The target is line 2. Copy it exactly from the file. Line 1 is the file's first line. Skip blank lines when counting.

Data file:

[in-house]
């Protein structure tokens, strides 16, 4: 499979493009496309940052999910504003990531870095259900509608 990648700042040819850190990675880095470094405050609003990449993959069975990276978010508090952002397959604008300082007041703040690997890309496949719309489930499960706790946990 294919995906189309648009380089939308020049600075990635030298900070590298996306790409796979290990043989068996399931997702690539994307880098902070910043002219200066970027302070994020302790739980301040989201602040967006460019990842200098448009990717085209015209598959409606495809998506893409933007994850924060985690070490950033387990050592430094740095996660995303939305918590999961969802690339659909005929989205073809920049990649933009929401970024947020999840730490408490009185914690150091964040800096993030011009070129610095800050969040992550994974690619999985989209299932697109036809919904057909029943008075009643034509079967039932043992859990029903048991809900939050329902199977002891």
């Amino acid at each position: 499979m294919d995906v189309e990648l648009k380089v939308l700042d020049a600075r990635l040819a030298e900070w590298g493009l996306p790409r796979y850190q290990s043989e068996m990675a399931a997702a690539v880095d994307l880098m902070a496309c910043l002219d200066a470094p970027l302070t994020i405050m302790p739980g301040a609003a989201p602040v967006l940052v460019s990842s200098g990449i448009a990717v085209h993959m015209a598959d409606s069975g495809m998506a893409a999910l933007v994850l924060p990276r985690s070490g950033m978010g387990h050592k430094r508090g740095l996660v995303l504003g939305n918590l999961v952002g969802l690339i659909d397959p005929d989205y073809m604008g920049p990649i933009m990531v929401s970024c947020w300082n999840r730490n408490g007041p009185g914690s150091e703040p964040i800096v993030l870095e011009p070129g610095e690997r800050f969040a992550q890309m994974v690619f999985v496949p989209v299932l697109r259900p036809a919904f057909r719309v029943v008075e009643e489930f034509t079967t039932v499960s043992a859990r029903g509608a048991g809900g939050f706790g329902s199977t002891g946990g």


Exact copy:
């Protein structure tokens, strides 16, 4: 499979493009496309940052999910504003990531870095259900509608 990648700042040819850190990675880095470094405050609003990449993959069975990276978010508090952002397959604008300082007041703040690997890309496949719309489930499960706790946990 294919995906189309648009380089939308020049600075990635030298900070590298996306790409796979290990043989068996399931997702690539994307880098902070910043002219200066970027302070994020302790739980301040989201602040967006460019990842200098448009990717085209015209598959409606495809998506893409933007994850924060985690070490950033387990050592430094740095996660995303939305918590999961969802690339659909005929989205073809920049990649933009929401970024947020999840730490408490009185914690150091964040800096993030011009070129610095800050969040992550994974690619999985989209299932697109036809919904057909029943008075009643034509079967039932043992859990029903048991809900939050329902199977002891």